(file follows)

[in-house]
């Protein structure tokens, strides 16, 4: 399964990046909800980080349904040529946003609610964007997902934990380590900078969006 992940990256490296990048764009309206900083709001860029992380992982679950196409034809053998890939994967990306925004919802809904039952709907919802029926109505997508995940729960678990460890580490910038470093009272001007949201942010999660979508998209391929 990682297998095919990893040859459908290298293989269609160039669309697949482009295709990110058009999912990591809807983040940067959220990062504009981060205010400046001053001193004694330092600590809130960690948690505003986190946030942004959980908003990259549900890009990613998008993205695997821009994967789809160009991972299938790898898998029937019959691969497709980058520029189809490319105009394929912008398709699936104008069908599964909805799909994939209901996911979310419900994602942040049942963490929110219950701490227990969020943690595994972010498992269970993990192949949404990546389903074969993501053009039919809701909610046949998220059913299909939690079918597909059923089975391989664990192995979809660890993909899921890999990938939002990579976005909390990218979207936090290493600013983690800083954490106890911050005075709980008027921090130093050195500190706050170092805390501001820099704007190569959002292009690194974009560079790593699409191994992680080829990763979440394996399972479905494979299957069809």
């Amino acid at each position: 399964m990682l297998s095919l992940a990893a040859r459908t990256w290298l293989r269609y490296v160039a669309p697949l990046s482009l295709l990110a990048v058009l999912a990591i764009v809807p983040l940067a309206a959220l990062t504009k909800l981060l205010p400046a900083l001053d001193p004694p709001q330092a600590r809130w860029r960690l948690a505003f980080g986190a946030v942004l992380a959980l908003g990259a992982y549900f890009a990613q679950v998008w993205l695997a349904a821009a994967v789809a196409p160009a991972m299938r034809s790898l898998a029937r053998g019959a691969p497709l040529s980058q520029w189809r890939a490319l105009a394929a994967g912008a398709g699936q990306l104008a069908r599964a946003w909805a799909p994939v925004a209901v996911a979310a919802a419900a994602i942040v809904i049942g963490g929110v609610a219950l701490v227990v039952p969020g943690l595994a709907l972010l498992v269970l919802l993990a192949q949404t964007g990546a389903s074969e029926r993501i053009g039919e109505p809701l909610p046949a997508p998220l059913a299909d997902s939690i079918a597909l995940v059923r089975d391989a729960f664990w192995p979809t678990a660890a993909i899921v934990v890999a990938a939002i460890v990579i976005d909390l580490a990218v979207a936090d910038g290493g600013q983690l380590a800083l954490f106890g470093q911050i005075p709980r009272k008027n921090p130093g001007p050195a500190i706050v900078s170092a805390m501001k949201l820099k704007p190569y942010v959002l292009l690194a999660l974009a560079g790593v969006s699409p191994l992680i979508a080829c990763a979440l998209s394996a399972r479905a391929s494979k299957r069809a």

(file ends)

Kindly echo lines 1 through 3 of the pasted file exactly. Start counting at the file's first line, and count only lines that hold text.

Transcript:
[in-house]
């Protein structure tokens, strides 16, 4: 399964990046909800980080349904040529946003609610964007997902934990380590900078969006 992940990256490296990048764009309206900083709001860029992380992982679950196409034809053998890939994967990306925004919802809904039952709907919802029926109505997508995940729960678990460890580490910038470093009272001007949201942010999660979508998209391929 990682297998095919990893040859459908290298293989269609160039669309697949482009295709990110058009999912990591809807983040940067959220990062504009981060205010400046001053001193004694330092600590809130960690948690505003986190946030942004959980908003990259549900890009990613998008993205695997821009994967789809160009991972299938790898898998029937019959691969497709980058520029189809490319105009394929912008398709699936104008069908599964909805799909994939209901996911979310419900994602942040049942963490929110219950701490227990969020943690595994972010498992269970993990192949949404990546389903074969993501053009039919809701909610046949998220059913299909939690079918597909059923089975391989664990192995979809660890993909899921890999990938939002990579976005909390990218979207936090290493600013983690800083954490106890911050005075709980008027921090130093050195500190706050170092805390501001820099704007190569959002292009690194974009560079790593699409191994992680080829990763979440394996399972479905494979299957069809």
């Amino acid at each position: 399964m990682l297998s095919l992940a990893a040859r459908t990256w290298l293989r269609y490296v160039a669309p697949l990046s482009l295709l990110a990048v058009l999912a990591i764009v809807p983040l940067a309206a959220l990062t504009k909800l981060l205010p400046a900083l001053d001193p004694p709001q330092a600590r809130w860029r960690l948690a505003f980080g986190a946030v942004l992380a959980l908003g990259a992982y549900f890009a990613q679950v998008w993205l695997a349904a821009a994967v789809a196409p160009a991972m299938r034809s790898l898998a029937r053998g019959a691969p497709l040529s980058q520029w189809r890939a490319l105009a394929a994967g912008a398709g699936q990306l104008a069908r599964a946003w909805a799909p994939v925004a209901v996911a979310a919802a419900a994602i942040v809904i049942g963490g929110v609610a219950l701490v227990v039952p969020g943690l595994a709907l972010l498992v269970l919802l993990a192949q949404t964007g990546a389903s074969e029926r993501i053009g039919e109505p809701l909610p046949a997508p998220l059913a299909d997902s939690i079918a597909l995940v059923r089975d391989a729960f664990w192995p979809t678990a660890a993909i899921v934990v890999a990938a939002i460890v990579i976005d909390l580490a990218v979207a936090d910038g290493g600013q983690l380590a800083l954490f106890g470093q911050i005075p709980r009272k008027n921090p130093g001007p050195a500190i706050v900078s170092a805390m501001k949201l820099k704007p190569y942010v959002l292009l690194a999660l974009a560079g790593v969006s699409p191994l992680i979508a080829c990763a979440l998209s394996a399972r479905a391929s494979k299957r069809a």